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In 2011], I hit rock bottom. I was lying on the floor, crying, and I felt like my heart was going to explode. Something clicked in that moment, and I realized that I had been lying to myself. If I wanted to pull myself out of it and build a whole new life, I knew that I needed to start telling myself the truth. At that time, I totally put my foot down and said no to any more hard drugs. But I knew that alongside this, I needed to be truly honest with myself. That’s what got me started on this journey of getting to know myself, of sitting with difficult emotions, and opening a new doorway to loving myself properly. . .
Sometimes people think that self-love is just giving yourself whatever you want. But giving yourself whatever you want can make you sick, unhealthy, and unhappy. When I think about self-love, I define it as doing what you need to do to heal and free yourself. This type of self-love can open the door to unconditional love for all beings. As I’ve become more compassionate with myself in learning about how my mind works, when I see others struggling in ways similar to how I’ve struggled, it’s easier for me to be kinder and softer with them and to meet them at their pace.
[Importantly, however], self-love is not martyrdom. Anything taken to an extreme becomes unhelpful. If you’re just constantly giving and you spend no time taking care of yourself, then you’re going to end up incredibly depleted. The Buddha was constantly helping people, but he always set aside a few hours a night when he would rest, meditate, and take care of himself. Being able to balance giving with taking care of yourself is a strong middle path that we should try to emulate. . .
Self-acceptance is [another] critical aspect of self-love. When you begin turning inward and paying attention to the fluctuations of your emotions, you start seeing some pretty rough stuff. You start seeing your own history, and you might awaken memories that you’ve been running away from. Being able to engage with yourself through a medium of acceptance makes deeper healing possible. Without acceptance, you’re not going to be able to go very deep.
Self-love is also an active mode of existence. When I hit rock bottom, I was incredibly unhealthy. I was not taking care of myself, and I would run away from myself by seeking anything that I found pleasurable, whether that was smoking marijuana to the point that I was totally numb or eating food that had no nourishment. I started building positive habits like feeding myself better, going for walks, and eventually meditating two hours a day. It was difficult and took time to build those habits. But one of the most important things I’ve done for myself is realize that I have to bring meditation into my daily life. I need to make time so that I have two pillars of my day of meditating: one hour in the morning and one hour in the evening. Having done that since 2015, I’ve realized that meditation has been a critical part of my life that everything else is built around. If it weren’t for this habit of getting myself to meditate each day, everything would be worse off than it is now: my relationships with my parents, friends, and my work. . .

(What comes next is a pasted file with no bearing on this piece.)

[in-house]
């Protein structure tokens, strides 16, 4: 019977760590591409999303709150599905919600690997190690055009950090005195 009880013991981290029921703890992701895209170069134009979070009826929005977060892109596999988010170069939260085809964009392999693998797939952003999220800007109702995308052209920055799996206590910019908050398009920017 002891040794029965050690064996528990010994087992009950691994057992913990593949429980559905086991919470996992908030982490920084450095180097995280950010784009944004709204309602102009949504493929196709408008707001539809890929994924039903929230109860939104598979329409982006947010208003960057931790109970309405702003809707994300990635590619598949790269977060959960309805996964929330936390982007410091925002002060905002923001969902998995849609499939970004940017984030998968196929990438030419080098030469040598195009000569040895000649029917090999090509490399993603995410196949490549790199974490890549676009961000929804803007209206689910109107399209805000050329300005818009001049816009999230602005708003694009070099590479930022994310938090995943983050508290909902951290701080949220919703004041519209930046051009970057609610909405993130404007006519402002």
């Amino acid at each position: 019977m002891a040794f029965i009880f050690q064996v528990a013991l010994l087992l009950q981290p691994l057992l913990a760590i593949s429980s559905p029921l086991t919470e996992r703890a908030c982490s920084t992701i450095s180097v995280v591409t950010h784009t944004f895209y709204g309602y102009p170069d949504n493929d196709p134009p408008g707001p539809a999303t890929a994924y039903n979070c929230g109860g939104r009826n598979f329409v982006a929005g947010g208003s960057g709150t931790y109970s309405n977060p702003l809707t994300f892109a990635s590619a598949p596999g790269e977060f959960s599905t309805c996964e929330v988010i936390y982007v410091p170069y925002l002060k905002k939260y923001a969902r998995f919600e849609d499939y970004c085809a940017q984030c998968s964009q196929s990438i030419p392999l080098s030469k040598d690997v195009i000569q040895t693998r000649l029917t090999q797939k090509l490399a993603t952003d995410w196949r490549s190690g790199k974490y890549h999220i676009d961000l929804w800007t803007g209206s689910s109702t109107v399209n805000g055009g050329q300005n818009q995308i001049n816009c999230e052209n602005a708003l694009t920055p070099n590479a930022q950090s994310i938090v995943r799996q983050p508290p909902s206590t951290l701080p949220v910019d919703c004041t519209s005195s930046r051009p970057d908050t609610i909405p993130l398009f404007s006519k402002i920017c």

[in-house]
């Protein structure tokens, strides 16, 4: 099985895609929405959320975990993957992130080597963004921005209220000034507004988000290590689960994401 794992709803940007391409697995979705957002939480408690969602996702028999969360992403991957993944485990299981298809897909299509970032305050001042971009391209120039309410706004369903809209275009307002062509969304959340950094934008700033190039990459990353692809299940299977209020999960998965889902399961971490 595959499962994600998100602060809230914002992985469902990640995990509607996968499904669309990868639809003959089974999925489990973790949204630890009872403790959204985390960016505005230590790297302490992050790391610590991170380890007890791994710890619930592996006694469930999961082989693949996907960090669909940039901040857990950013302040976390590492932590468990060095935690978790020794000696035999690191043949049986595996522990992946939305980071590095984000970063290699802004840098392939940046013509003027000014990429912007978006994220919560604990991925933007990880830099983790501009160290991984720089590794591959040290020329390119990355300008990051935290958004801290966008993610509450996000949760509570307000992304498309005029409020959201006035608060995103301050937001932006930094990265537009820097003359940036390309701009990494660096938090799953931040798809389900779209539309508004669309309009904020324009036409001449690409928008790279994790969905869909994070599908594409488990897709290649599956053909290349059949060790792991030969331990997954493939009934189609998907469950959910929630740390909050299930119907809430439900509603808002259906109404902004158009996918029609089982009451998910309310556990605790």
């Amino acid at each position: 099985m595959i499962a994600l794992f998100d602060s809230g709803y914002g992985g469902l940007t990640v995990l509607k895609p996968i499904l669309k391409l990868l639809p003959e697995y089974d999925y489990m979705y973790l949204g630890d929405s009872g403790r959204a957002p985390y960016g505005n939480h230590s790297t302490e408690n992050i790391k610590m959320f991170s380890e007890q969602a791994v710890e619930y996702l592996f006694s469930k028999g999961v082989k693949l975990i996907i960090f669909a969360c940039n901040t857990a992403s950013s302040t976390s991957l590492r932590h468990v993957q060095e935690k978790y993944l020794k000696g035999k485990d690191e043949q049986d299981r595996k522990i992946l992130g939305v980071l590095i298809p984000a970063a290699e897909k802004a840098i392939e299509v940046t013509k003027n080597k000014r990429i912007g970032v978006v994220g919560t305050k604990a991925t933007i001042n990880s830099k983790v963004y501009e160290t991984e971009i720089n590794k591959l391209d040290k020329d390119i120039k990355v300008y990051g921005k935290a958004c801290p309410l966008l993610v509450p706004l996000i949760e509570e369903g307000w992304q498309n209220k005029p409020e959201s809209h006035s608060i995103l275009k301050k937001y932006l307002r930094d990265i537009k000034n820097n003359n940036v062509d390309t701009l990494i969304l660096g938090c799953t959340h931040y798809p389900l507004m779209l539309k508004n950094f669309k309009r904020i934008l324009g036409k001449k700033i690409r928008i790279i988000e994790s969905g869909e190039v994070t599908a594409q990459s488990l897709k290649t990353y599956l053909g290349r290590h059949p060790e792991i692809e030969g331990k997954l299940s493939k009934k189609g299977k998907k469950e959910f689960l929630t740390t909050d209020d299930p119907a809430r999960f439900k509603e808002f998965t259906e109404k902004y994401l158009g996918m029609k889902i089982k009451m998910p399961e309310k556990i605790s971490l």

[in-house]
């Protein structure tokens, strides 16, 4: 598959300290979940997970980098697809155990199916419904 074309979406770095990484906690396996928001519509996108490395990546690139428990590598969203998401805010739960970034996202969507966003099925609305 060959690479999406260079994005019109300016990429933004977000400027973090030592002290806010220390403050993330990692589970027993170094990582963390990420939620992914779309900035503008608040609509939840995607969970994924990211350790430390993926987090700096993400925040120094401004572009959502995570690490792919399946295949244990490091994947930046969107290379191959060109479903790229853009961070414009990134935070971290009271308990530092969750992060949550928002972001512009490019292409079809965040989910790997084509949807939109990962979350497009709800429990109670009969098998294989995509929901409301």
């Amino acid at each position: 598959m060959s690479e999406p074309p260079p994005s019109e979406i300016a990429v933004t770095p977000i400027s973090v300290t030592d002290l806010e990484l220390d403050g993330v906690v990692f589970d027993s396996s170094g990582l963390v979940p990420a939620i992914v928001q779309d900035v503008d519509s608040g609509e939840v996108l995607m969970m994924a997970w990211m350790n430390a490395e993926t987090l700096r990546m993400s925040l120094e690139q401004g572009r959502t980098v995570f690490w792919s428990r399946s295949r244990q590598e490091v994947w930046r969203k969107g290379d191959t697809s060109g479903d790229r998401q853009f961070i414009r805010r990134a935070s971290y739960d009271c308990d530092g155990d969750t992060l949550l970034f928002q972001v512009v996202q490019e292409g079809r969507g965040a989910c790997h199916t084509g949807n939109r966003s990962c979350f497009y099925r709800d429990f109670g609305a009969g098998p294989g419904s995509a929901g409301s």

I found that when I started meditating, creativity started being infused in my daily life—not just creativity in terms of art or writing, but creativity in the sense of seeing relationships and experiences in new ways. Meditation didn’t change what I had gone through. It didn’t change the poverty that I experienced as a child, or my experiences of immigration and racism. Instead, it helped take the energy away from those experiences so that they were still part of my story, but the story didn’t feel as heavy anymore. When that started happening, I was able to connect with this bubbling creativity. Everyone has access to that creativity. When you start meditating and deeply healing yourself, you’re going to be able to produce from a space of compassion, from a healed space, and from a much more creative space.
This excerpt has been edited for length and clarity.